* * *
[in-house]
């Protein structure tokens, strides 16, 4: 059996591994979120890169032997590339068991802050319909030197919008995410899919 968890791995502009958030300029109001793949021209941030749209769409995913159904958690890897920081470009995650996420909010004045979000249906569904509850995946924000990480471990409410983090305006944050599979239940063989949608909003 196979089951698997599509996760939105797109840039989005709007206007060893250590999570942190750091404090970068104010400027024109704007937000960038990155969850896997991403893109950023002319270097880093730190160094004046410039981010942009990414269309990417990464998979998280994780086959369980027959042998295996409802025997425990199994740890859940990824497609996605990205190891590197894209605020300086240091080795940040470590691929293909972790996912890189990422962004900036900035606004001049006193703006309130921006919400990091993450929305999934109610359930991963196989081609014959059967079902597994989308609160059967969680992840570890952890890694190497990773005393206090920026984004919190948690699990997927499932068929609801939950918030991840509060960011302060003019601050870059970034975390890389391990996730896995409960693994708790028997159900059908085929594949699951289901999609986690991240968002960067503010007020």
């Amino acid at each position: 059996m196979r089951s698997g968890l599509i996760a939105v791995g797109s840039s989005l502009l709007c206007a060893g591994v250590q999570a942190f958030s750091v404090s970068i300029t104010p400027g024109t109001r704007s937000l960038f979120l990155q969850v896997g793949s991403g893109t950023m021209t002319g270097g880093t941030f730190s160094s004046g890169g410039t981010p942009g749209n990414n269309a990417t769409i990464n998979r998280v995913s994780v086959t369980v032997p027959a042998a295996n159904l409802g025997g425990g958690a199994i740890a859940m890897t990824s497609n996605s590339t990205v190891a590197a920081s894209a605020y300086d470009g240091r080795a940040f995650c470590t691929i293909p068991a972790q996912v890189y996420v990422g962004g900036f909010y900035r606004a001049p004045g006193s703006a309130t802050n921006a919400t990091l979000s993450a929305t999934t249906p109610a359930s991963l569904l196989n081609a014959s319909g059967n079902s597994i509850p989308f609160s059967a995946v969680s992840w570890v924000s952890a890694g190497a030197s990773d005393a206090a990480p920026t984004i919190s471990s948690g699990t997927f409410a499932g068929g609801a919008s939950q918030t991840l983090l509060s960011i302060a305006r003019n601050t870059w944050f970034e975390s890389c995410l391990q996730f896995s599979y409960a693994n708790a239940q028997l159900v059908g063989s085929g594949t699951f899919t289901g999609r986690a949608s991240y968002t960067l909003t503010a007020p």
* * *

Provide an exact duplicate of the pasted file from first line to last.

[in-house]
């Protein structure tokens, strides 16, 4: 059996591994979120890169032997590339068991802050319909030197919008995410899919 968890791995502009958030300029109001793949021209941030749209769409995913159904958690890897920081470009995650996420909010004045979000249906569904509850995946924000990480471990409410983090305006944050599979239940063989949608909003 196979089951698997599509996760939105797109840039989005709007206007060893250590999570942190750091404090970068104010400027024109704007937000960038990155969850896997991403893109950023002319270097880093730190160094004046410039981010942009990414269309990417990464998979998280994780086959369980027959042998295996409802025997425990199994740890859940990824497609996605990205190891590197894209605020300086240091080795940040470590691929293909972790996912890189990422962004900036900035606004001049006193703006309130921006919400990091993450929305999934109610359930991963196989081609014959059967079902597994989308609160059967969680992840570890952890890694190497990773005393206090920026984004919190948690699990997927499932068929609801939950918030991840509060960011302060003019601050870059970034975390890389391990996730896995409960693994708790028997159900059908085929594949699951289901999609986690991240968002960067503010007020």
């Amino acid at each position: 059996m196979r089951s698997g968890l599509i996760a939105v791995g797109s840039s989005l502009l709007c206007a060893g591994v250590q999570a942190f958030s750091v404090s970068i300029t104010p400027g024109t109001r704007s937000l960038f979120l990155q969850v896997g793949s991403g893109t950023m021209t002319g270097g880093t941030f730190s160094s004046g890169g410039t981010p942009g749209n990414n269309a990417t769409i990464n998979r998280v995913s994780v086959t369980v032997p027959a042998a295996n159904l409802g025997g425990g958690a199994i740890a859940m890897t990824s497609n996605s590339t990205v190891a590197a920081s894209a605020y300086d470009g240091r080795a940040f995650c470590t691929i293909p068991a972790q996912v890189y996420v990422g962004g900036f909010y900035r606004a001049p004045g006193s703006a309130t802050n921006a919400t990091l979000s993450a929305t999934t249906p109610a359930s991963l569904l196989n081609a014959s319909g059967n079902s597994i509850p989308f609160s059967a995946v969680s992840w570890v924000s952890a890694g190497a030197s990773d005393a206090a990480p920026t984004i919190s471990s948690g699990t997927f409410a499932g068929g609801a919008s939950q918030t991840l983090l509060s960011i302060a305006r003019n601050t870059w944050f970034e975390s890389c995410l391990q996730f896995s599979y409960a693994n708790a239940q028997l159900v059908g063989s085929g594949t699951f899919t289901g999609r986690a949608s991240y968002t960067l909003t503010a007020p």